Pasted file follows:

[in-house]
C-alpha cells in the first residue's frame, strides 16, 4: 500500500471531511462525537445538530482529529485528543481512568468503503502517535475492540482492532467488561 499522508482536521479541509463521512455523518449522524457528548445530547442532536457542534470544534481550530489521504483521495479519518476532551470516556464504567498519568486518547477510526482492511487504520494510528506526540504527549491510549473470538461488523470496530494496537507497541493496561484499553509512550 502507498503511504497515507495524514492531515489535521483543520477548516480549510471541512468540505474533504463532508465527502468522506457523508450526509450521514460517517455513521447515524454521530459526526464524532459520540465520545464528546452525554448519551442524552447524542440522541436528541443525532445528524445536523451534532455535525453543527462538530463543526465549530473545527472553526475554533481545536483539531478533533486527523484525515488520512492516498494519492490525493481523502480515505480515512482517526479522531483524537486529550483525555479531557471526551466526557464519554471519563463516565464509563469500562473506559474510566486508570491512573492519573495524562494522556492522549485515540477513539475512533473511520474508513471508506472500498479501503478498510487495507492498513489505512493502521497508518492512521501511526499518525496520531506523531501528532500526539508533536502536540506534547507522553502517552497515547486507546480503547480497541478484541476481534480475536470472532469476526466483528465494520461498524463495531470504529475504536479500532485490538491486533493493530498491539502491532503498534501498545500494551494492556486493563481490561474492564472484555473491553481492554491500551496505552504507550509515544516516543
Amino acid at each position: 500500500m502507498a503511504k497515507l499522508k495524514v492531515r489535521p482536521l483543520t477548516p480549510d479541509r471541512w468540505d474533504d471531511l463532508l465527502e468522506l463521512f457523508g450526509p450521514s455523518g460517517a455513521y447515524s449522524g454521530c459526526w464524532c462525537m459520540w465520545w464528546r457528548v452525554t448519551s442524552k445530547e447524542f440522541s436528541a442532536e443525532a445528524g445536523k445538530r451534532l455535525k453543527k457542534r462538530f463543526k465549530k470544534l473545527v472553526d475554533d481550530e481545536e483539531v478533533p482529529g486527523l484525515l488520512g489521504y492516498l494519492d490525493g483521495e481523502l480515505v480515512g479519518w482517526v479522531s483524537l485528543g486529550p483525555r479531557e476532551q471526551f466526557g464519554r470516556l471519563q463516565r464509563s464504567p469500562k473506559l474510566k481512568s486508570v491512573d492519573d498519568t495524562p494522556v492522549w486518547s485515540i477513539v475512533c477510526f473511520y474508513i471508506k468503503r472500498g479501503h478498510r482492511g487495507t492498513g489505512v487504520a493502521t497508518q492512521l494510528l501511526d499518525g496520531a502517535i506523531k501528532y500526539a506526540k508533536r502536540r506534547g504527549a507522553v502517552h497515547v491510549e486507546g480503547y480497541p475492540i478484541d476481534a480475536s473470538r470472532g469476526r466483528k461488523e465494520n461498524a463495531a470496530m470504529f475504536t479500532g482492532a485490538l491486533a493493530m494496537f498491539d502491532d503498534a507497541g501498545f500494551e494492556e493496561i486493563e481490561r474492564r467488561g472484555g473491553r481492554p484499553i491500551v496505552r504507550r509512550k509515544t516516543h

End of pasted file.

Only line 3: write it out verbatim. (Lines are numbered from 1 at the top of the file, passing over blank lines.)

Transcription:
Amino acid at each position: 500500500m502507498a503511504k497515507l499522508k495524514v492531515r489535521p482536521l483543520t477548516p480549510d479541509r471541512w468540505d474533504d471531511l463532508l465527502e468522506l463521512f457523508g450526509p450521514s455523518g460517517a455513521y447515524s449522524g454521530c459526526w464524532c462525537m459520540w465520545w464528546r457528548v452525554t448519551s442524552k445530547e447524542f440522541s436528541a442532536e443525532a445528524g445536523k445538530r451534532l455535525k453543527k457542534r462538530f463543526k465549530k470544534l473545527v472553526d475554533d481550530e481545536e483539531v478533533p482529529g486527523l484525515l488520512g489521504y492516498l494519492d490525493g483521495e481523502l480515505v480515512g479519518w482517526v479522531s483524537l485528543g486529550p483525555r479531557e476532551q471526551f466526557g464519554r470516556l471519563q463516565r464509563s464504567p469500562k473506559l474510566k481512568s486508570v491512573d492519573d498519568t495524562p494522556v492522549w486518547s485515540i477513539v475512533c477510526f473511520y474508513i471508506k468503503r472500498g479501503h478498510r482492511g487495507t492498513g489505512v487504520a493502521t497508518q492512521l494510528l501511526d499518525g496520531a502517535i506523531k501528532y500526539a506526540k508533536r502536540r506534547g504527549a507522553v502517552h497515547v491510549e486507546g480503547y480497541p475492540i478484541d476481534a480475536s473470538r470472532g469476526r466483528k461488523e465494520n461498524a463495531a470496530m470504529f475504536t479500532g482492532a485490538l491486533a493493530m494496537f498491539d502491532d503498534a507497541g501498545f500494551e494492556e493496561i486493563e481490561r474492564r467488561g472484555g473491553r481492554p484499553i491500551v496505552r504507550r509512550k509515544t516516543h